It is better, if the will of God be so, that ye suffer for well doing, than for evil doing.

1 Peter III, 17.


On the morning of December 8th 1916, immediately our cell doors were unlocked at half past six, we were directed to pack our kits and fall in line, in readiness to proceed to the reception department.  Packing our kits consisted of putting the two sheets and our books, including Bible and Prayer Book, in the pillowcase and carrying our letters etc in our hands.  In the reception department, a cleaner took our pillowcases and the officer locked us into small cubicles measuring about four by three feet, with nothing but a board opposite the door, to serve as a seat.  We were told to undress and then the doors were unlocked one at a time, with the instruction to throw all clothing outside.  After checking the completeness of our undress, the officer gave us our own clothes and the doors were locked again.  In my own case the military uniform in which I had been forcibly dressed was supplied.


Breakfast consisted of the usual bread and plain porridge and we then entered on what seemed like several hours of tedious waiting, until the military escort arrived from Mill Hill Barracks.  During this wait, as to be expected, there was some conversation between us and the officer thought it incumbent upon him to demand silence from time to time, a demand we paid little heed to however.  At length the cubicle doors were unlocked and we were taken to the offices at the entrance gate, where our personnel property was restored.  Having each been arranged alongside an armed private soldier, the great outer gates were swung open and the sergeant in charge of the escort party gave the order to quick march.


We journeyed to Euston via Willesden and then marched to King’s Cross station where we again entrained for Mill Hill, changing at Finsbury Park and Finchley.  Arriving at the barracks we were taken to the orderly room for interview with the Commanding Officer, an interview that turned out to be highly diverting for us, if not for the officer.  The Colonel’s words of greeting were, “Well, all you beauties back again?”  Then he pointed to Runham-Brown who was at the head of the line and enquired, “Are you still going to be a traitor?”  “I’m not a traitor, but …”  “You ARE a traitor, are you going to obey military orders now?”  “No sir.”  Next he pointed to me as I was standing next to Runham-Brown, and continued, “Are you a traitor?”  “I’m what you CALL a traitor.”  “You ARE a traitor, are you going to obey military orders?”  “Not military orders sir.”  Then he continued along the line.  “And you?”  “No sir.”  “And you?” “ No sir.”  This brought him to the last man, Ralph Tinkler, whom it appeared he knew personally and remarked in quite a dejected tone, “I know you won’t.”  All this would have been very amusing if there had not been an air of tragedy about it.  It was quite obvious that the poor old Colonel took it very much to heart and one could not help feeling a certain amount of sympathy for him.  He finally directed the sergeant to take us all to the guardroom.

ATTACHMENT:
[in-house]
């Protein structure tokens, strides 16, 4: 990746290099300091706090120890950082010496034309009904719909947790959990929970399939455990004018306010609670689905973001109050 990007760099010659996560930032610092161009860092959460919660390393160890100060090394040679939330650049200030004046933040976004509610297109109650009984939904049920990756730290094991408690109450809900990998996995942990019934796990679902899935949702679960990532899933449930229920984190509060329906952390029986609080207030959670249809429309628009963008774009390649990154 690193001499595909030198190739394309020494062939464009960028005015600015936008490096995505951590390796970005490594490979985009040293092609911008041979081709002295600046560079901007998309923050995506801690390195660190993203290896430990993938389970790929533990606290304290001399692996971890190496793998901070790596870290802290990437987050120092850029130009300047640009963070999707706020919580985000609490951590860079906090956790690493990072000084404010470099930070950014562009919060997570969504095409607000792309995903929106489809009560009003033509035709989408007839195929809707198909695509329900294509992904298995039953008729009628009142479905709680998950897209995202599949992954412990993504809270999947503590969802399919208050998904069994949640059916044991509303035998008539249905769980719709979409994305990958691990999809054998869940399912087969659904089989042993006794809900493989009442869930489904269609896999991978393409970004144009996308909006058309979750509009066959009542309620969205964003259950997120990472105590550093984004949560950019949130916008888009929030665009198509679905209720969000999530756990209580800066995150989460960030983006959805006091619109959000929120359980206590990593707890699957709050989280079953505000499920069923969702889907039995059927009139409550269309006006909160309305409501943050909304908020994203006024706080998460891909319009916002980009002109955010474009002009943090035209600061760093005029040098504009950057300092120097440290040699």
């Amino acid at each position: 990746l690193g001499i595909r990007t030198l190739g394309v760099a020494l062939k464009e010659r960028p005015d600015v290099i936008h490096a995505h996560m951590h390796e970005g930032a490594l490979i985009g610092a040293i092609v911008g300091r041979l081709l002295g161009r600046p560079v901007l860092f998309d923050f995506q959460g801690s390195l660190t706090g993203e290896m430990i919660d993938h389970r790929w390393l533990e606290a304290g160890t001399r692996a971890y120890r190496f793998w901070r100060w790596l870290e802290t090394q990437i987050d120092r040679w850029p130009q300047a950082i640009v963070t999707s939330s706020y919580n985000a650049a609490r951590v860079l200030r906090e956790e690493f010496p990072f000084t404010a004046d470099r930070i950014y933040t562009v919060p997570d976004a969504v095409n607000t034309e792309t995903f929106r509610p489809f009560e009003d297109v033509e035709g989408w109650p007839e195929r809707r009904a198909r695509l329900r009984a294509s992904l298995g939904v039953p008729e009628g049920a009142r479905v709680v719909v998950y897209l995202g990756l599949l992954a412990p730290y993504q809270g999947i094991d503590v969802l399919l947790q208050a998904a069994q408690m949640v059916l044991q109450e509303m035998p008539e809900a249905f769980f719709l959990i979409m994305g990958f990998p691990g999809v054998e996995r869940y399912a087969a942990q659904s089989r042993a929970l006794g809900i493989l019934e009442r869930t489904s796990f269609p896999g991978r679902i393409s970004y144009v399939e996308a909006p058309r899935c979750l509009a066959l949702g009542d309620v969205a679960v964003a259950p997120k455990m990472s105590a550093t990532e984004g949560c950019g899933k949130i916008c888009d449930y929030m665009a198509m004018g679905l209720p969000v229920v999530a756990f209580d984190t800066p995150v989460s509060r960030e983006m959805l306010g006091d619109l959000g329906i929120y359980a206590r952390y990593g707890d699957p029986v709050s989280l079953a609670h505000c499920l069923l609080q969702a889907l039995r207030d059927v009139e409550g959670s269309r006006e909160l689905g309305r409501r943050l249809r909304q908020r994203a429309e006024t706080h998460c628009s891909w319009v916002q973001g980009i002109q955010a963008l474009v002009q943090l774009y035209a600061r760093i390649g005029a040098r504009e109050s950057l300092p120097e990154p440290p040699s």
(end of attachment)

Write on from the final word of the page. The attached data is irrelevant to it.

On the next day I wrote to my wife and the feelings of ecstasy on being released from the repressive conditions, poured out.  I wrote about a bucket of tea, white bread, margarine and jam.  And in the morning, bacon and tomatoes.  We were back to a land of milk and honey.  But I also confirmed my determination to fight to a finish, having left prison feeling a better man, with a deeper, stronger, spiritual faith.


We were under greater constraint with respect to communicating between ourselves, than the previous August.  Also we were refused visitors.  The officers seemed to be particularly incensed at our inflexible stubbornness and we were driven to all sorts of subterfuges in order to get a few letters out.  On one occasion we assisted a soldier prisoner to escape so that he might post a batch of letters for us.  The authorities also retained all incoming letters and sent them to the prison by the hand of the escort sergeant.  Under these circumstances they were retained by the prison reception department with our property and were not received by us until discharge, many months later.  My own wife came all the way from Luton, but was turned away.  I was unaware of this, until months later she mentioned it in a letter.